Tired of Party Politics, Florida 4-H Youth Ditch ‘Liberal,’ ‘Conservative’ Labels
GAINESVILLE, Fla. — As we head toward the midterm elections, the political landscape seems more polarized each day. But one Florida youth program is showing teens an alternative to this “us versus them” mindset.
At the Florida 4-H mock legislature event last June, the two political parties — Gold and Green — decided to forego “liberal” and “conservative” labels in favor of focusing on how the two sides could work together.
Florida 4-H is the youth development organization of the University of Florida Institute of Food and Agricultural Sciences Extension, and serves more than 200,000 youth in the state.
4-H Legislature functions just like a real state or federal legislature, complete with committees, lobbying and parliamentary procedure. Participants write, debate and pass bills that deal with real world issues, such as gun control, taxation, abortion and public education. To add to the realism, the whole program takes place in the Florida State Capitol, and 4-H members work from the chairs normally occupied by state representatives and senators.
And like any real lawmaking body, the nearly 200 members of the house and senate are not immune to political polarization.
Jeremy Rosauer was this year’s Gold Party leader for the House of Representatives, and he was part of the decision not to attach liberal and conservative labels to the Gold and Green parties, respectively.
During previous years, Rosauer had the task of meeting with representatives before they picked which party to join, and he saw how people quickly fell into one party or the other. “I noticed that people decided based on the labels of each party without knowing the parties’ platforms or goals,” Rosauer said.
But this year, without labels, the atmosphere change, Rosauer said.
“Throwing out the labels helped people be more open to ideas and less adversarial. It also made the parties work more efficiently with each other and have better communication,” he said.
Joe Ducanis noticed that participants were more likely to weigh arguments rather than vote along party lines.
“I learned that sometimes people just do what they think they’re supposed to do when it comes to party affiliations, but removing labels forces them to make a decision not based on their perception of what they think they should do, but based on actual research into bills, ideas and underlying beliefs associated with each party,” Ducanis said.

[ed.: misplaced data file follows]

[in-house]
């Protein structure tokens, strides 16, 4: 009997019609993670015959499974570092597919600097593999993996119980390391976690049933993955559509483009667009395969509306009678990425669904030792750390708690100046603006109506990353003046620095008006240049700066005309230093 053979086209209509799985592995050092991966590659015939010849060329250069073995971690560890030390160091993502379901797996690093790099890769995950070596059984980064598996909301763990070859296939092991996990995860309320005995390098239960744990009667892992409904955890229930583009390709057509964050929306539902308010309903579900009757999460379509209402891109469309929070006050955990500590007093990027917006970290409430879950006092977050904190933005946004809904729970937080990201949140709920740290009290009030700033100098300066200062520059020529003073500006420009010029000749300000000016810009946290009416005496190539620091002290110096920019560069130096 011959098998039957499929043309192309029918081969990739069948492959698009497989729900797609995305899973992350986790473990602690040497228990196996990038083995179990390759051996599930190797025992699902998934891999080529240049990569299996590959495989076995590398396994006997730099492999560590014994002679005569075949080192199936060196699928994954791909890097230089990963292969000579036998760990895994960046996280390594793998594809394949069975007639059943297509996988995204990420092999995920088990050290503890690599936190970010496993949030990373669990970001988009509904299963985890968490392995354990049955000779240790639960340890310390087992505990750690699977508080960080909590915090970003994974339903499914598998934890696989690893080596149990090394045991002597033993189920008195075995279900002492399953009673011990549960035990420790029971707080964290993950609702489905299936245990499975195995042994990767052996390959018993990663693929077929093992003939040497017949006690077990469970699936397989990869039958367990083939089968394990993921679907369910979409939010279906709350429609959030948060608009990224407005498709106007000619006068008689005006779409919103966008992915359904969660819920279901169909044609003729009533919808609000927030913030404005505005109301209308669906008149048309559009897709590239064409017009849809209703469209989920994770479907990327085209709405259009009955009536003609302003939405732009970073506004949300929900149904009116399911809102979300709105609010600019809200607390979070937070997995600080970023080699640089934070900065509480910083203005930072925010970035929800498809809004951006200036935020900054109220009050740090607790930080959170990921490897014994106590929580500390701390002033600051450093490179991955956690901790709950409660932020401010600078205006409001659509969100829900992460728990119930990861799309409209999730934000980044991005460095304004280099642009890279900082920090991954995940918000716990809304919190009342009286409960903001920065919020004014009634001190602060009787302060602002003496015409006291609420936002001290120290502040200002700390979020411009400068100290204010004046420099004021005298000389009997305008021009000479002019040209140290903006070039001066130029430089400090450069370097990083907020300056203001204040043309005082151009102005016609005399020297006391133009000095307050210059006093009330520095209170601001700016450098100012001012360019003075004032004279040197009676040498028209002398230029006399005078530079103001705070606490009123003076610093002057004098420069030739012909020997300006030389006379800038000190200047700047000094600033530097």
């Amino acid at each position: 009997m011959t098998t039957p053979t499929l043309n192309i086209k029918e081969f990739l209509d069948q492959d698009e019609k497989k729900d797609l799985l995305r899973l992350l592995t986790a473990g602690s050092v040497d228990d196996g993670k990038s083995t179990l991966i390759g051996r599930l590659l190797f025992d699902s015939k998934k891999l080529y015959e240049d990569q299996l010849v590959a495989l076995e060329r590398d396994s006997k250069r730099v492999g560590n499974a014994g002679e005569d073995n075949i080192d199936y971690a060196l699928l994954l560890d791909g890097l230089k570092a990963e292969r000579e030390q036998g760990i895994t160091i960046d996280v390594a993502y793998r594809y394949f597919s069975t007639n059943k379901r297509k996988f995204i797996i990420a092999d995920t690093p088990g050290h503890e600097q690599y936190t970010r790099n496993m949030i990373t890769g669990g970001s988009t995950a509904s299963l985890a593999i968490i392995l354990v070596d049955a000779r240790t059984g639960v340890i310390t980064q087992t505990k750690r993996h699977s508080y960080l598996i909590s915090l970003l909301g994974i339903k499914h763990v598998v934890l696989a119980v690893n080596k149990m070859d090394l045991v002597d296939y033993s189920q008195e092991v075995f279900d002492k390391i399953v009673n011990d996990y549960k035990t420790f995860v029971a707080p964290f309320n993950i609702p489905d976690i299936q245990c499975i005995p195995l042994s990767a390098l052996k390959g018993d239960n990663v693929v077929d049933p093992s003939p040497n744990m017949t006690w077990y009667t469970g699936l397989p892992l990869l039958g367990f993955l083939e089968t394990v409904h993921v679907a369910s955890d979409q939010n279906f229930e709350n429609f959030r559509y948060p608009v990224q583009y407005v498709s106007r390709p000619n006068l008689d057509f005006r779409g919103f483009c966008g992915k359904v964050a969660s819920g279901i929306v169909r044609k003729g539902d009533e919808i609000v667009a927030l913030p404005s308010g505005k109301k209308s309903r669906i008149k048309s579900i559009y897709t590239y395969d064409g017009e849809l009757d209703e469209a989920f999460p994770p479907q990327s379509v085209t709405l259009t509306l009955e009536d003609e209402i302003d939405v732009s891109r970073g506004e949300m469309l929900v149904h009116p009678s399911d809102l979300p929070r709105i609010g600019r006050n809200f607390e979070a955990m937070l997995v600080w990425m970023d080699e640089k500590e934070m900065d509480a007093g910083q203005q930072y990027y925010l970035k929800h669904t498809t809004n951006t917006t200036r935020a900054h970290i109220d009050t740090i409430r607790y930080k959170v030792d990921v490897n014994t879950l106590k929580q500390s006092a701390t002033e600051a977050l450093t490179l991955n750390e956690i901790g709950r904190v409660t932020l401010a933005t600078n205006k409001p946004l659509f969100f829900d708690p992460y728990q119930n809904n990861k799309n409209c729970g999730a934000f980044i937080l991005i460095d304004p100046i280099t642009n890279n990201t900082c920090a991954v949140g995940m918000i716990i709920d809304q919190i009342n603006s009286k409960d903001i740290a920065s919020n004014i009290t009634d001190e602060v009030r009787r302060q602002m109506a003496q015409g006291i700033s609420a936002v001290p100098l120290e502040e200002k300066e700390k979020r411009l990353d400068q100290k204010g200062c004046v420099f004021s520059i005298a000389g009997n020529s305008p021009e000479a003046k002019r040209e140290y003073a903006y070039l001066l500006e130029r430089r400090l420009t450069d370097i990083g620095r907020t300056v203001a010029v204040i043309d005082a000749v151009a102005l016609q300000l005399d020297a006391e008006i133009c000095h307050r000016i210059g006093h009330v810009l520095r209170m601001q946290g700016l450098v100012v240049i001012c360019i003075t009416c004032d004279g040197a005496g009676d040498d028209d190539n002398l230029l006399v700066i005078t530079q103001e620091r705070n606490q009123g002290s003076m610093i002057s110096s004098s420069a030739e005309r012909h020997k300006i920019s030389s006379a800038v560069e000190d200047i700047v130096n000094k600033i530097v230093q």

For Maddie Read, the lack of labels meant the two sides could focus on what could help people most.
“When we stopped voting for or against bills for the good of the party, we were actually doing what is better for the good of the people, which is the ethical thing to do in a position of power,” Read said.
Though 4-H Legislature is an exercise in civil engagement, it has real impacts on how young people plan to participate in the political process as adults.
Will Ansley, this year’s Green Party leader in the House, said that participating in 4-H Legislature has motivated him to double major in political science and biology while attending Abraham Baldwin Agricultural College. “4-H Legislature sparked my interest in politics. I like looking at all the facts and figuring out my position. One day I’d like to work for the U.S. Patent Office or run for Senate,” he said.
Though she doesn’t have plans to run for office at the moment, Hannah Nistler, who played the role of Speaker of the House, said participating in 4-H Legislature motivated her to be more politically active.
“Others might have different opinions from mine, but Legislature was a place for me to have a civil debate with them,” she said. “The experience has made me more involved in the democratic process. I am registered to vote, and I’m involved in grassroots organizations in my community.”
The mission of the University of Florida Institute of Food and Agricultural Sciences is to develop knowledge relevant to agricultural, human and natural resources and to make that knowledge available to sustain and enhance the quality of human life. With more than a dozen research facilities, 67 county Extension offices, and award-winning students and faculty in the UF College of Agricultural and Life Sciences, UF/IFAS works to bring science-based solutions to the state’s agricultural and natural resources industries, and all Florida residents. Visit the UF/IFAS web site at ifas.ufl.edu and follow us on social media at @UF_IFAS.